An Early Look at Bub and Pop’s

A new Philly-style sub spot comes to the “sandwich triangle.”

Lunchtime! An Italian hoagie from Bub and Pop’s spread with pepper relish and stuffed with salami, prosciutto, capicola, and aged provolone. Garlicky house-made dills come on the side. Photograph by Andrew Propp.

Forget the Golden Triangle—we’re renaming the neighborhood between the White House and Dupont Circle the “sandwich triangle.” Within the past year we’ve seen the opening of the New Orleans Po Boy Shop; branches of Taylor Gourmet, Jetties, and the Portuguese chain Sweet Diablo; and, most recently, TakEatEasy, an Argentinian-Uruguayan joint from the former co-owners of Fast Gourmet. Now it’s time to welcome Bub and Pop’s—a Philly-style eatery that just debuted at 1815 M Street, Northwest.

Just below sidewalk level, the no-frills spot isn’t too far of a cry from the place it’s modeled after: a West Philly grocery/deli belonging to Mae and Irv Wagner, the original “Bub” and “Pop.” You’ll find their descendants hard at work. Daughter and co-owner Arlene Wagner works the register and chats with customers, while grandson and chef Jon Taub creates an array of sandwiches and pizzas in the kitchen.

It doesn’t say “chef-driven” anywhere on the chalkboard menus (thank goodness), but you can see it in many touches, such as the house-made pickles proudly on display. Taub, a Philadelphia native, worked his way around Washington kitchens over the past five years, including stints at Adour, Art and Soul, Pound the Hill’s dinner pop-up, and the Ritz-Carlton. Sandwiches are a hybrid of hometown loyalty and fine-dining experience: You’ll need a heap of napkins to take down the braised beef brisket sandwich dripping in its own juices, the result of slow-cooking the meat in house-made veal stock and red wine. It’s topped with apple-studded horseradish cream—once served alongside the Ritz’s beef Wellington—and slivers of aged Gouda.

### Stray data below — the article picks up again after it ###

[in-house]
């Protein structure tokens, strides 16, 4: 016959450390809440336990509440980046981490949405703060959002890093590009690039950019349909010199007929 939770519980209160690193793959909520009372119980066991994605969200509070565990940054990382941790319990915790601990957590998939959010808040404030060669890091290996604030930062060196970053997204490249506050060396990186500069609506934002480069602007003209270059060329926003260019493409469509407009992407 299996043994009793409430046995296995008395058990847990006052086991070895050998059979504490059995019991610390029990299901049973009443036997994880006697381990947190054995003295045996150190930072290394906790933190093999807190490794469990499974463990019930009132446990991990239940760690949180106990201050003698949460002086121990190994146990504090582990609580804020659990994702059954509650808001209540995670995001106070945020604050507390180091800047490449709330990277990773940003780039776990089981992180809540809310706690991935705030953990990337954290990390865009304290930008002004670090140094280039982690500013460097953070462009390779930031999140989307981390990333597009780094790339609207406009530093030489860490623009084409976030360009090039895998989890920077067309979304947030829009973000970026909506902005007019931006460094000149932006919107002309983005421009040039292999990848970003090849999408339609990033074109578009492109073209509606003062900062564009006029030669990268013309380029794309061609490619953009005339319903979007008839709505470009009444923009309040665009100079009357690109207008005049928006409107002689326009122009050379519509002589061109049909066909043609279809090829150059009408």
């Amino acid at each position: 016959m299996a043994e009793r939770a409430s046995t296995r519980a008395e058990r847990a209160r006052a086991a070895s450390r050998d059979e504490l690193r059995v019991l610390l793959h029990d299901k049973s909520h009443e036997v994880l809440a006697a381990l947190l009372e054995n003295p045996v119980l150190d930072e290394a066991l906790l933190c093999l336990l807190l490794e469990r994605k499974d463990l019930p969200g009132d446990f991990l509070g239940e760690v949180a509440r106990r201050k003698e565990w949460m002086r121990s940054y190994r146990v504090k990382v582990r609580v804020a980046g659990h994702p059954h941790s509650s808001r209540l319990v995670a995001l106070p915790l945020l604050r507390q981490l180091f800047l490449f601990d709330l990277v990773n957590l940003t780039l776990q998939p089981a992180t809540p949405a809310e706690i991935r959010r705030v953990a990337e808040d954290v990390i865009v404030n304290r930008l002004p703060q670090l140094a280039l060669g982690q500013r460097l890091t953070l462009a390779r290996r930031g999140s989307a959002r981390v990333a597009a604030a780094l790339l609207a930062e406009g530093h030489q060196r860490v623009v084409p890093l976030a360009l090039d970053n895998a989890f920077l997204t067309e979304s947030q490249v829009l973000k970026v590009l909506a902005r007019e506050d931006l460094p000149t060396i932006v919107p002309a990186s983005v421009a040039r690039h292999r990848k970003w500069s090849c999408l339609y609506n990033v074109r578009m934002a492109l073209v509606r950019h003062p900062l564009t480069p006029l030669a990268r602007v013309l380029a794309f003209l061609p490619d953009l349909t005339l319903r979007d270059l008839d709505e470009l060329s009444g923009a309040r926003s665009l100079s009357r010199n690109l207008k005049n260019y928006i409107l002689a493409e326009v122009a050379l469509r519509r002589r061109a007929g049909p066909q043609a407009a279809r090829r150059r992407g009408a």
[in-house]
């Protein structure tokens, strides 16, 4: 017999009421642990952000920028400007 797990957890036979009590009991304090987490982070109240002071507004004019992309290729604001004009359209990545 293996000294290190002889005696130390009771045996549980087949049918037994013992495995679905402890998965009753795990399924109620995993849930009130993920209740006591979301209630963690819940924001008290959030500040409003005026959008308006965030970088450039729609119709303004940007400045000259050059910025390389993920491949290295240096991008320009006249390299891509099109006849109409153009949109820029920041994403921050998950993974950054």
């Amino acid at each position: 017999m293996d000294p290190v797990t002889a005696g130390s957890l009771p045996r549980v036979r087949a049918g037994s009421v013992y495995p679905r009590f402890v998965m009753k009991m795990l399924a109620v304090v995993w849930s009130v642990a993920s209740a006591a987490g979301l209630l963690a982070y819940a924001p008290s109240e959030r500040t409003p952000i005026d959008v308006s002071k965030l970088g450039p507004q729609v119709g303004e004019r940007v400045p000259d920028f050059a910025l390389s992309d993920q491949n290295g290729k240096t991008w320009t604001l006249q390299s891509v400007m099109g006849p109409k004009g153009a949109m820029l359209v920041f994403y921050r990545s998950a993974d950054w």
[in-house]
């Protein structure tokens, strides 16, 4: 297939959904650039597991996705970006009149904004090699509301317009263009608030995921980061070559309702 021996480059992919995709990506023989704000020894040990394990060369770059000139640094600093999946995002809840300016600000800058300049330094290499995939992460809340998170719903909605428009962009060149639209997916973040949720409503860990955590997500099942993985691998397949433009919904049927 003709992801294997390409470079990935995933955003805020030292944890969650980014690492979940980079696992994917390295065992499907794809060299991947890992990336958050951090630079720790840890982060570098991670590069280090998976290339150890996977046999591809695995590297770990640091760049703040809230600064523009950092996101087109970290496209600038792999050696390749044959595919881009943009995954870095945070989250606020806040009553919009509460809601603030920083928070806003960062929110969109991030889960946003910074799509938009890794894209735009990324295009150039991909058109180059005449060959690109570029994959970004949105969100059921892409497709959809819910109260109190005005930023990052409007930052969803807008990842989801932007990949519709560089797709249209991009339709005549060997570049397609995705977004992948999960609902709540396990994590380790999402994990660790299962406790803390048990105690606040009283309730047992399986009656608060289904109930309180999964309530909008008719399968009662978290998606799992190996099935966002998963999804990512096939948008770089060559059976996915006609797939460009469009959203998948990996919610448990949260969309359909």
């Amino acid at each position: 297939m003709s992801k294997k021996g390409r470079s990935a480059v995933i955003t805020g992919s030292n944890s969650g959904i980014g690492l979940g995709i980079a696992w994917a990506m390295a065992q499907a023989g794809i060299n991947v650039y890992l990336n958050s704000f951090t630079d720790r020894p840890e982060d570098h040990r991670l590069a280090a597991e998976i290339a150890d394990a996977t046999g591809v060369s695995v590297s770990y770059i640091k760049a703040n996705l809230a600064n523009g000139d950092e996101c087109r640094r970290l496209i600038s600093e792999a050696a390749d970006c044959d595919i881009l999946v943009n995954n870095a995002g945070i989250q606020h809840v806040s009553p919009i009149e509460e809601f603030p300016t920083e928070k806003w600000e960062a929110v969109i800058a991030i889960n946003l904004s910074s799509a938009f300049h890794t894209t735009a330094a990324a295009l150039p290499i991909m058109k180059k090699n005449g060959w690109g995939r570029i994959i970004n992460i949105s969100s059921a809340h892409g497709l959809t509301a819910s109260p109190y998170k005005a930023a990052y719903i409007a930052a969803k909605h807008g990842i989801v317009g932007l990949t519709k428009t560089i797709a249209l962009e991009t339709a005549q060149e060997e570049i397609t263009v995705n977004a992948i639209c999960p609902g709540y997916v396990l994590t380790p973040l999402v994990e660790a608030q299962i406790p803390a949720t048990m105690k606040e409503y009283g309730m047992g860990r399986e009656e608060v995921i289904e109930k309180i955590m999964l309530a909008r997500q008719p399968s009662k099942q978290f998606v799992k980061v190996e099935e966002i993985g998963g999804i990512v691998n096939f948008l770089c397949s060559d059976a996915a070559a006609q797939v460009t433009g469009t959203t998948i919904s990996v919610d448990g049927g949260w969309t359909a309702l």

The desk-bound office crowd may gravitate to half-sandwiches, available on every option and plenty hearty, especially the meatier finds like roasted porchetta (bacon-wrapped pork) with hazelnut gremolata and pork jus. Salads and soups, such as chicken with slow-cooked matzo balls, are among the lighter options, as are the thin-crust pizzas topped with grilled vegetables or garlicky shucked clams. With only 30 seats and no liquor license, Bub’s is a good pit stop or takeout option before hitting the many area bars and clubs—and certainly a destination for late-night funnel cakes and summertime water ices (sorry, no cheesesteaks as of now; Bub’s isn’t trying to be Pat’s or Geno’s). On Friday and Saturday, Taub cooks well-past a bub or pop’s bedtime, serving until 3 AM.

Bub and Pop’s. 1815 M St., NW; 202-457-1111. Open Monday through Thursday 11 AM to 7 PM, Friday and Saturday 11 AM to 3 AM, closed Sunday.

Food Editor

Anna Spiegel covers the dining and drinking scene in her native DC. Prior to joining Washingtonian in 2010, she attended the French Culinary Institute and Columbia University’s MFA program in New York, and held various cooking and writing positions in NYC and in St. John, US Virgin Islands.